Ancient Monuments

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Hamar,Norse settlement ENE of,Baltasound

A Scheduled Monument in North Isles, Shetland Islands

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Latitude: 60.7624 / 60°45'44"N

Longitude: -0.8159 / 0°48'57"W

OS Eastings: 464621

OS Northings: 1209400

OS Grid: HP646094

Mapcode National: GBR S0B9.8Q8

Mapcode Global: XHF75.TR88

Entry Name: Hamar,Norse settlement ENE of,Baltasound

Scheduled Date: 22 April 1996

Source: Historic Environment Scotland

Source ID: SM6370

Schedule Class: Cultural

Category: Secular: Viking settlement, Norse settlement

Location: Unst

County: Shetland Islands

Electoral Ward: North Isles

Traditional County: Shetland


The monument comprises the remains of a Viking period settlement, probably dating to the 9th or 10th Centuries AD. The remains take the form of the foundations of a bow-walled longhouse, several lesser buildings and enclosure walls. The site has been known locally for many years as Yakob Yahorasons, or Yahorabsons. (The spelling is uncertain, as the tradition is oral.)

The remains are on a S-facing slope, with views over Balta Sound and the island of Balta. The principal structure is a longhouse with bowed side walls. This house measures 23m by a maximum of 5m externally, and has been dated to the Viking period by analogy with examples elsewhere, notably in Faroe. A narrow trial trench was placed across it during 1995. This has been backfilled. The house is elongated up and down the slope and appears to have been subdivided unevenly, so that the upper portion is slightly smaller.

There is a possible entrance in the S (gable) wall, and also opposed entrances in the E and W walls. The trial trench revealed side benches 0.8m wide flanking a sunken central floor. The latter was not disturbed. On the E side there are clear traces of an enclosure or yard about 17m away from the house wall, and running the full length of the house. Other very slight traces of walling occur nearby. 15m to the S of the presumed byre doorway is a hollow, perhaps associated with the drainage of the byre.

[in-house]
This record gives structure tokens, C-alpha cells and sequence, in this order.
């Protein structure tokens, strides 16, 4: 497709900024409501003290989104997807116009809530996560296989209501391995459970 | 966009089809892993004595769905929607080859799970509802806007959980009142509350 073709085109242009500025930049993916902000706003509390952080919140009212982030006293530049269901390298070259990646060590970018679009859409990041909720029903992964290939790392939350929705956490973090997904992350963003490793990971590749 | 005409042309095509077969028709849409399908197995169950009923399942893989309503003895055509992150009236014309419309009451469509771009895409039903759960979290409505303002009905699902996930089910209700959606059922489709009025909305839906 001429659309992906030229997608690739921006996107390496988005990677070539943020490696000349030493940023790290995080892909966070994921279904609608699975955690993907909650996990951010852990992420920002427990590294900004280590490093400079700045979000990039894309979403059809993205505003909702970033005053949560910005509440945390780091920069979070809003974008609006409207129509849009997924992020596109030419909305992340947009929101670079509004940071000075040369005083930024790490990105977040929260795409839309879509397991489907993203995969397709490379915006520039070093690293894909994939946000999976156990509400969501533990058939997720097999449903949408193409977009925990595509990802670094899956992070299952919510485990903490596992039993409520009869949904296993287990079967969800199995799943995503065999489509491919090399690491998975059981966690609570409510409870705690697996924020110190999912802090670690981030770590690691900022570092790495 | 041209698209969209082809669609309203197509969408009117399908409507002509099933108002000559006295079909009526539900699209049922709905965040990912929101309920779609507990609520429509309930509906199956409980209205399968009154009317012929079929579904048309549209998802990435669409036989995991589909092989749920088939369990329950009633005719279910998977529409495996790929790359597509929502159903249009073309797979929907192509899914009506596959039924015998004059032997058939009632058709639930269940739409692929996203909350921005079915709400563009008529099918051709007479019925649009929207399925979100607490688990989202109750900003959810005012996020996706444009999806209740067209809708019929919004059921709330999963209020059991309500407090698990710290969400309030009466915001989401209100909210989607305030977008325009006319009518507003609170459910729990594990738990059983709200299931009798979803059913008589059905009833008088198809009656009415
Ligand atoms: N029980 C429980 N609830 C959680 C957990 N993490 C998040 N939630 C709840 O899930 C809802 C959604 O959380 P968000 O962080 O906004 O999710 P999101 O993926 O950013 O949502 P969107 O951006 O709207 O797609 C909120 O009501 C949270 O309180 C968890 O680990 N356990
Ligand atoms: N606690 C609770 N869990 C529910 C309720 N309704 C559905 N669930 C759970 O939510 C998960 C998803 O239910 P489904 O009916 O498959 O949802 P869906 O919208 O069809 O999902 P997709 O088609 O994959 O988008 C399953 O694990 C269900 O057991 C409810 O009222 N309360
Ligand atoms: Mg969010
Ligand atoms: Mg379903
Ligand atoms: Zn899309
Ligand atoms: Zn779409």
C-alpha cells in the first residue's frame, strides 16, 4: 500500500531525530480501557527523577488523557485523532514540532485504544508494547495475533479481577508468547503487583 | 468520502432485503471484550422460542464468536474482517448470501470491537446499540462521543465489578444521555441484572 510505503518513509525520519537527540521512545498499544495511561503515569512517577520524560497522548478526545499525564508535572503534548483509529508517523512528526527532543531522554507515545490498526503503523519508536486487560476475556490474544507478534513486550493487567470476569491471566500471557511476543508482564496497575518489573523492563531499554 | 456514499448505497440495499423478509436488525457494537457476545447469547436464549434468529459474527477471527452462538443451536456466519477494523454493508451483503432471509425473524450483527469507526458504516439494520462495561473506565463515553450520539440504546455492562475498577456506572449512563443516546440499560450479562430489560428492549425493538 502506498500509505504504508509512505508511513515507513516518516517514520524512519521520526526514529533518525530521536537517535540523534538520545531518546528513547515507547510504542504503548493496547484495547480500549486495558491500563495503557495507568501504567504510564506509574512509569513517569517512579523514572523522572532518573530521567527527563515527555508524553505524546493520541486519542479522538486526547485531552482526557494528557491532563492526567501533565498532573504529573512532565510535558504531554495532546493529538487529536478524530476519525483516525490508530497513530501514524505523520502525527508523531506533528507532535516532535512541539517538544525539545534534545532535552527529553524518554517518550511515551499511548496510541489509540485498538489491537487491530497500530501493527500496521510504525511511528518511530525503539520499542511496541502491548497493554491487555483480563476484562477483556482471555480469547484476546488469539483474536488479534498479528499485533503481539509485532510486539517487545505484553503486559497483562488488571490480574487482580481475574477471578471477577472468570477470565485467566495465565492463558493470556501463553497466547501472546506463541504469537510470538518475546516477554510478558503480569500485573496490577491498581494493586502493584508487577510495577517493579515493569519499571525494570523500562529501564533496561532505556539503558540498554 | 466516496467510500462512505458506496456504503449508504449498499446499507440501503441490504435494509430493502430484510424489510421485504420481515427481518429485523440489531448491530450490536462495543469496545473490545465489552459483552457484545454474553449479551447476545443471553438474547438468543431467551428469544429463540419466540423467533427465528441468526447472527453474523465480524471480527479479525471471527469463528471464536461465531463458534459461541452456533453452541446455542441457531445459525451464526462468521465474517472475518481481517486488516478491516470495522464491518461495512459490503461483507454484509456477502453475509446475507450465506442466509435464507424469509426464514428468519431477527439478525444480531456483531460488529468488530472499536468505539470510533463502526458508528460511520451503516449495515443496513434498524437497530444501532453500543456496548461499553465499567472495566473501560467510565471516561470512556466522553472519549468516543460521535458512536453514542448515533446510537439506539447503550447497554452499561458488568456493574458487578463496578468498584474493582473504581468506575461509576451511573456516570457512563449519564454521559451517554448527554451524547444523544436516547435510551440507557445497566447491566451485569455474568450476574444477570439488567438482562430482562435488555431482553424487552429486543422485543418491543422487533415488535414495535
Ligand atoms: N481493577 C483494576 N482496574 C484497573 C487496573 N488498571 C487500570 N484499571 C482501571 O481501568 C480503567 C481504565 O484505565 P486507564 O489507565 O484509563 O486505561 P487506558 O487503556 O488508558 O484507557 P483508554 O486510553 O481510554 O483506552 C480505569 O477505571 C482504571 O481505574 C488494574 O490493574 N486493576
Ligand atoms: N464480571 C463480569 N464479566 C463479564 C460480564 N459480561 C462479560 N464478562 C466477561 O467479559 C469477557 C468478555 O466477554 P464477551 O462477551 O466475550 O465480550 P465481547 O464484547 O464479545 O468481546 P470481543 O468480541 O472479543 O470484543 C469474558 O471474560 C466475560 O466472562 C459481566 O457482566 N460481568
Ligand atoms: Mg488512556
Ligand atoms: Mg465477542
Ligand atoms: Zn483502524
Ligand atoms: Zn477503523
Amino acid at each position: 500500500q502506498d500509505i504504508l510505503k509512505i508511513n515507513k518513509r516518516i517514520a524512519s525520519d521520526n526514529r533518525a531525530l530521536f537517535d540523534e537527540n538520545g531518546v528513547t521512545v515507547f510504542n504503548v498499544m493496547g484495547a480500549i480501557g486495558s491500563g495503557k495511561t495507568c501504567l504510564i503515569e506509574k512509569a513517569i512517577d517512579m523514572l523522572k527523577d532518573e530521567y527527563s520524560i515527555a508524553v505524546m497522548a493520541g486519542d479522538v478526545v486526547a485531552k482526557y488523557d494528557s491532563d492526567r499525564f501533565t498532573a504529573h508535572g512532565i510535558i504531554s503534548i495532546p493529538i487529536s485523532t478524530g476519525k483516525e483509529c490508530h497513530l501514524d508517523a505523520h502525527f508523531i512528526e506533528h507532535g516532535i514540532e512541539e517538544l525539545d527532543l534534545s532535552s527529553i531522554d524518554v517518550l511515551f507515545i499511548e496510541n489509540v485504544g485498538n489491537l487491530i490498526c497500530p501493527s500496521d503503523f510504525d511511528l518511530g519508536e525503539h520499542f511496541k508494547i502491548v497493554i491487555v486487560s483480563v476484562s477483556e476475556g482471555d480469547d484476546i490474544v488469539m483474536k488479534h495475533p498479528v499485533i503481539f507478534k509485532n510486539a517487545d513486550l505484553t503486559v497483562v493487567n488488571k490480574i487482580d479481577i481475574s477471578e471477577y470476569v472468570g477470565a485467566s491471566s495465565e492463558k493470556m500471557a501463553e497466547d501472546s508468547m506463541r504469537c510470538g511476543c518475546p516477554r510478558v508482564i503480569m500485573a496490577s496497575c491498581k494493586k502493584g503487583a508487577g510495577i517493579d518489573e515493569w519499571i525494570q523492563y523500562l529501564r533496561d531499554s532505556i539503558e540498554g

About 50m to the WNW, and upslope from the longhouse, is a spring or well. Just NW of this, on a platform which may be partly artificial, are the foundations of a sub-rectangular structure aligned along the slope, with the confused remains of rectangular structures just to its W. These last may be of more recent date. Another structure, in the form of the foundations of a small oval structure, occurs on a slight knoll about 45m NNW from the main house.

The whole complex lies on land which appears to have been cleared for cultivation, laid out in narrow strip fields running up and down the slope, used for a relatively short period and then abandoned. There are no traces of recent field clearance.

This lack of recent arable use may be a result of the remarkable poverty of the soils in this part of Unst, arising from unusual geological conditions, and suggests that what is preserved is the product of a single, fairly short, episode of settlement and clearance. The area to be scheduled includes the house and other foundations noted above, but extends for some distance around these, to include an area within which other foundations and traces of contemporary agricultural use may survive.

This area is an irregular quadrilateral, based on a square of side 200m oriented N-S with an attached triangle on the W side, giving overall measurements of 300m along the S boundary, 200m along the E, 200m along the N and 224m along the W. This is delineated in red on the accompanying map extract.

Source: Historic Environment Scotland

Statement of Scheduling

This monument is of national importance and international interest (the discovery and research being by a Danish scholar, S Stummann Hansen). It is a quite remarkable survival of high quality as a field monument, showing the characteristics form of a bow-walled longhouse, of the type ascribed to the Viking period. It is of proven archaeological potential, with undisturbed deposits surviving within the walls.

The importance of the monument is enhanced by the lack of more recent arable use of the land around it, which has assisted the survival of contemporary field boundaries, thus affording an opportunity to study much of the complete 'economic unit' of a Viking period farmstead which may be of the primary settlement phase in Shetland. This is arguably the best-preserved unexcavated Norse house so far identified in Scotland.

Source: Historic Environment Scotland


No Bibliography entries for this designation

Source: Historic Environment Scotland

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